Draft Food Security Bill: Urban Food Insecurity, Strategies for Farm Growth

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Draft Food Security Bill

Urban Food Insecurity

  • A large segment of urban working population is mostly without productive asset and relies primarily on wage or marginal self-employment to survive. They face food insecurity in terms of access to food.

  • There has been a proliferation of slums lacking basic amenities. Lack of safe drinking water and sanitation leads to poor biological utilization of food and repeated episodes of morbidity.

  • <Refer: Report on the State of Food Insecurity in Urban India, MS Swaminathan Research Foundation, 2010>

What the Government Can Do?

  • Expansion of productive and remunerative employment by assistance to small and tiny enterprises in the urban economy

  • Access to safe drinking water and toilets

  • Programmes like JNNURM should also focus on the needs of slums in all cities and address the needs of the poor

  • Address needs of vulnerable sections such as street children, orphans, HIV-AIDS patients through initiatives such as community kitchens.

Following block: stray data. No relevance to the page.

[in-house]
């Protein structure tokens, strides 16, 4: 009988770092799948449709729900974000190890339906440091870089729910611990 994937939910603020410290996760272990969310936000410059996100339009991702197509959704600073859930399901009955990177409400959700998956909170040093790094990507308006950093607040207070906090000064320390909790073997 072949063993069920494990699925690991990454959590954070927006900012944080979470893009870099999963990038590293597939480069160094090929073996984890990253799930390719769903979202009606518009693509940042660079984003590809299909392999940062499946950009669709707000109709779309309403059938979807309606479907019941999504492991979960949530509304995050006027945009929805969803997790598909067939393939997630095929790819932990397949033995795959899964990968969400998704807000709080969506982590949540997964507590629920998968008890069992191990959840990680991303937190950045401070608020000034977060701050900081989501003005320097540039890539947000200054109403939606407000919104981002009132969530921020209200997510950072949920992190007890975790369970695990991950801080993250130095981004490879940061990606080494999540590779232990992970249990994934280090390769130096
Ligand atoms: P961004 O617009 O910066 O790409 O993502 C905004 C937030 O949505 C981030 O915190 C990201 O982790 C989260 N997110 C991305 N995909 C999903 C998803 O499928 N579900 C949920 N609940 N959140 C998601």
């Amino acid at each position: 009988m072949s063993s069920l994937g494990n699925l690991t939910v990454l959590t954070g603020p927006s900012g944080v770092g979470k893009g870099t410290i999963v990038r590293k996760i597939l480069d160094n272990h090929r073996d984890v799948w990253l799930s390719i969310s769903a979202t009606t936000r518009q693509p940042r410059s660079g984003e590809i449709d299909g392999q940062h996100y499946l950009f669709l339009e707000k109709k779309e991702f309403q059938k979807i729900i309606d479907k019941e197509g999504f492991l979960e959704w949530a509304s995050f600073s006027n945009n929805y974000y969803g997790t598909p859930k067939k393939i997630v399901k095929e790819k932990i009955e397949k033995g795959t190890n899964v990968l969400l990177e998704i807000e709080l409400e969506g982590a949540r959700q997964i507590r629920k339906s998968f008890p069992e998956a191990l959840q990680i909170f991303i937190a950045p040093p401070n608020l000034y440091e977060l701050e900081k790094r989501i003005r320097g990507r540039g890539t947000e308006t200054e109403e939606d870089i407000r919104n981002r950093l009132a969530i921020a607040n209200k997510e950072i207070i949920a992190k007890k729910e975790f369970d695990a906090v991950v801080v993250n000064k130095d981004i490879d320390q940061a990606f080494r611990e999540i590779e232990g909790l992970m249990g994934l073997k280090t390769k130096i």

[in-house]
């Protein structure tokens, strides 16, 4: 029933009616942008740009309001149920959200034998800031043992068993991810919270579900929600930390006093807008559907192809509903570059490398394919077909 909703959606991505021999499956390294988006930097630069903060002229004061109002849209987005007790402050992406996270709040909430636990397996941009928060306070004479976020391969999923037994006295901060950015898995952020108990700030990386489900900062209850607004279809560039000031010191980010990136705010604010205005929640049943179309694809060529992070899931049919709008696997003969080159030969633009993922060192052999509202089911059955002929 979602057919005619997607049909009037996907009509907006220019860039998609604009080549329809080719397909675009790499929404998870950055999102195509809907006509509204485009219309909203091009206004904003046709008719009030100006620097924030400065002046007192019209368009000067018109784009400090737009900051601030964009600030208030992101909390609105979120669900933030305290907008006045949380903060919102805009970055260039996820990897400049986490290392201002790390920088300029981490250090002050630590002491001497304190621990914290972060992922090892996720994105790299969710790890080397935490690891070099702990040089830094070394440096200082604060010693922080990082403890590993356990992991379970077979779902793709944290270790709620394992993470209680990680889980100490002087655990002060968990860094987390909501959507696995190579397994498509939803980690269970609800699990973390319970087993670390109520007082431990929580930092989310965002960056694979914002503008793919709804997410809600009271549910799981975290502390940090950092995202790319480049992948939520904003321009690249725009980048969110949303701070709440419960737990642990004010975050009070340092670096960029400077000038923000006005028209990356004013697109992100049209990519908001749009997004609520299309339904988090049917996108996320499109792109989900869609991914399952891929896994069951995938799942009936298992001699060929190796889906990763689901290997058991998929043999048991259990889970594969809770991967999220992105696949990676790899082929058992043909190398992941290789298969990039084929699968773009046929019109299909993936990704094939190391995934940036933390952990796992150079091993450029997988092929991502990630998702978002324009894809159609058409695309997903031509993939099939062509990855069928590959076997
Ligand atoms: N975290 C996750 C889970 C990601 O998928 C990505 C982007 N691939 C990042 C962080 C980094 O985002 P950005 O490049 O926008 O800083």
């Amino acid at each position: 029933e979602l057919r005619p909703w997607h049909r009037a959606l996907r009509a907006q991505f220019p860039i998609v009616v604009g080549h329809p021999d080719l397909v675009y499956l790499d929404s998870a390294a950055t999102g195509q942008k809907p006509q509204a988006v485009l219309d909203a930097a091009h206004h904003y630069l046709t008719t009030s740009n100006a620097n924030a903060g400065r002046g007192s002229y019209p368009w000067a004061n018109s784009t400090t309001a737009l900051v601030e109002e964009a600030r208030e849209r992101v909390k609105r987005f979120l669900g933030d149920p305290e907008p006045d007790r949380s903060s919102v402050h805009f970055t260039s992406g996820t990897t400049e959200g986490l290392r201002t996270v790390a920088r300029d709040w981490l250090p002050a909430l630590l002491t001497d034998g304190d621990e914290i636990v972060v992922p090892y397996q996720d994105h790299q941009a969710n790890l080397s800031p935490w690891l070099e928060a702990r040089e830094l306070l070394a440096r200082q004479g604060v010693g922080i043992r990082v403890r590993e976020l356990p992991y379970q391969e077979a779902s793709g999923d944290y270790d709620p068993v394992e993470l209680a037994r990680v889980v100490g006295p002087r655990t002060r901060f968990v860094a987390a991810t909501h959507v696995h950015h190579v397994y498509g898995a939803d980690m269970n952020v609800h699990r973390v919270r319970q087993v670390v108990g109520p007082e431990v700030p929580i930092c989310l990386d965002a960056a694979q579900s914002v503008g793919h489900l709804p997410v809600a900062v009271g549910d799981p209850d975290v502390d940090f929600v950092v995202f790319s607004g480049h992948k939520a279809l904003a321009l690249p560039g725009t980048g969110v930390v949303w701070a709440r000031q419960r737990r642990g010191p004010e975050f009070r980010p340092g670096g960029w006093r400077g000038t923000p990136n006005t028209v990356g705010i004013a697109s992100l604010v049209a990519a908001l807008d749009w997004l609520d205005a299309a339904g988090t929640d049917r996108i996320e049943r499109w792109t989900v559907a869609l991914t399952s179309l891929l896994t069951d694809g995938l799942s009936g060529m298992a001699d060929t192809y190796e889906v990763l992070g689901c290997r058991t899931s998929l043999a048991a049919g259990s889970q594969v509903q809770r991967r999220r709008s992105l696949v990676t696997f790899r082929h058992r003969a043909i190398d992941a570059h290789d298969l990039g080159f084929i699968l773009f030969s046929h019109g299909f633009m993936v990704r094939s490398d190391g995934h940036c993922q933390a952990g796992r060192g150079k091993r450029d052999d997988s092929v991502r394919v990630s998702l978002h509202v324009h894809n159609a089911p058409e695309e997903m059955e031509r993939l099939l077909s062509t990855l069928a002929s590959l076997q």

• Universal urban PDS

  • In June 2010, the SC directed the government to distribute to the poor the rotting food in the FCI godowns.

The Issue Here Is

  • Tonnes of food grains every year are eaten up by rodents or gets perished in rains due to inadequate storage facilities.

  • The PM has, however, said that SC should not intervene in policy matters and that it is not possible for the government to distribute food grains free of cost.

MS Swaminathan

  • Hunger in India is due to poverty and not due to lack of food grains

  • We have many years before we achieve the Millennium Development Goal of eradicating extreme hunger and poverty

  • Food prices are going up

Suggestions

  • Distribute the grain for which there is no safe storage

  • Food grains exposed to rains might get rotten. Such rotten food grains should not be distributed to the poor

  • Food losses due to poor storage should be measured both in quantitative and qualitative terms. <Qualitative: Are they fit for human consumption>

  • Procurement at remunerative prices is the key in keeping up farmers’ interest in farming.

Strategies for Farm Growth

  • Loans are not easily available. It is advisable to waive loans of farmers with farm size up to four hectares in non-irrigated areas.

  • The government should arrange to supply quality seeds and seedlings of high yielding varieties.

  • About 65 percent of the cultivable land area in India is in rain-fed area and hence dependent on the vagaries of nature. It is essential to protect the farmers against losses through crop insurance schemes.

  • Crops are lost during transit. It is essential to build proper storage capacity.

  • Provide adequate transport to transport produce from fields to marketing centres.

  • Support prices should be announced ahead of the sowing season.

  • Eliminate middlemen. Ensure direct procurement under PDS.

  • In order to fulfil the need of fuel in every village, energy plantation should be undertaken.

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